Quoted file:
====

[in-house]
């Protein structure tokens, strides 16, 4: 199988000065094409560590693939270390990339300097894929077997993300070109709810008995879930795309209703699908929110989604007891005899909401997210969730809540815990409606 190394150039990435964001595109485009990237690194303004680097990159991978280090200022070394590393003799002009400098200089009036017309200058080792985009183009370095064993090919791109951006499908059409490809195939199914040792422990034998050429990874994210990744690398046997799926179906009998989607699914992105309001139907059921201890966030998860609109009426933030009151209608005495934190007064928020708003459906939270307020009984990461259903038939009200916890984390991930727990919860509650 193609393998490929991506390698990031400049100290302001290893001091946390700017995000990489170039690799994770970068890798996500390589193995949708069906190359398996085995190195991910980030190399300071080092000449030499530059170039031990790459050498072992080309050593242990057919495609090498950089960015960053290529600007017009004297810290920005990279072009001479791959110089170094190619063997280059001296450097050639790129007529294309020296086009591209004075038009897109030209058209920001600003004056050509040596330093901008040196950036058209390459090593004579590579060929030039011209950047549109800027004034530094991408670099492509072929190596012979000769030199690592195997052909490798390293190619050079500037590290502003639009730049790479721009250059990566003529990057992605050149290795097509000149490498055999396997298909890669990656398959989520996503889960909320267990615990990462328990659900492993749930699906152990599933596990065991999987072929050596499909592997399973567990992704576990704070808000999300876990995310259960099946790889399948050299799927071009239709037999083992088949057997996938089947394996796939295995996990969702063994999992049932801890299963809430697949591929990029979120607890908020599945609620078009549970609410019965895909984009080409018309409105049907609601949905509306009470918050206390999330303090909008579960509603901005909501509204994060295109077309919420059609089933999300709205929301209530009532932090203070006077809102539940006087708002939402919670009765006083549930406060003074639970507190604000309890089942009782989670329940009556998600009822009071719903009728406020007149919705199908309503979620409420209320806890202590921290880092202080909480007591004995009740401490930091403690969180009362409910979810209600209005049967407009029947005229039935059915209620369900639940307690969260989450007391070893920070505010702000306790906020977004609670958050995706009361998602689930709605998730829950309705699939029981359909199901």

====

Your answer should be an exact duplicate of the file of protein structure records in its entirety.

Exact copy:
[in-house]
């Protein structure tokens, strides 16, 4: 199988000065094409560590693939270390990339300097894929077997993300070109709810008995879930795309209703699908929110989604007891005899909401997210969730809540815990409606 190394150039990435964001595109485009990237690194303004680097990159991978280090200022070394590393003799002009400098200089009036017309200058080792985009183009370095064993090919791109951006499908059409490809195939199914040792422990034998050429990874994210990744690398046997799926179906009998989607699914992105309001139907059921201890966030998860609109009426933030009151209608005495934190007064928020708003459906939270307020009984990461259903038939009200916890984390991930727990919860509650 193609393998490929991506390698990031400049100290302001290893001091946390700017995000990489170039690799994770970068890798996500390589193995949708069906190359398996085995190195991910980030190399300071080092000449030499530059170039031990790459050498072992080309050593242990057919495609090498950089960015960053290529600007017009004297810290920005990279072009001479791959110089170094190619063997280059001296450097050639790129007529294309020296086009591209004075038009897109030209058209920001600003004056050509040596330093901008040196950036058209390459090593004579590579060929030039011209950047549109800027004034530094991408670099492509072929190596012979000769030199690592195997052909490798390293190619050079500037590290502003639009730049790479721009250059990566003529990057992605050149290795097509000149490498055999396997298909890669990656398959989520996503889960909320267990615990990462328990659900492993749930699906152990599933596990065991999987072929050596499909592997399973567990992704576990704070808000999300876990995310259960099946790889399948050299799927071009239709037999083992088949057997996938089947394996796939295995996990969702063994999992049932801890299963809430697949591929990029979120607890908020599945609620078009549970609410019965895909984009080409018309409105049907609601949905509306009470918050206390999330303090909008579960509603901005909501509204994060295109077309919420059609089933999300709205929301209530009532932090203070006077809102539940006087708002939402919670009765006083549930406060003074639970507190604000309890089942009782989670329940009556998600009822009071719903009728406020007149919705199908309503979620409420209320806890202590921290880092202080909480007591004995009740401490930091403690969180009362409910979810209600209005049967407009029947005229039935059915209620369900639940307690969260989450007391070893920070505010702000306790906020977004609670958050995706009361998602689930709605998730829950309705699939029981359909199901």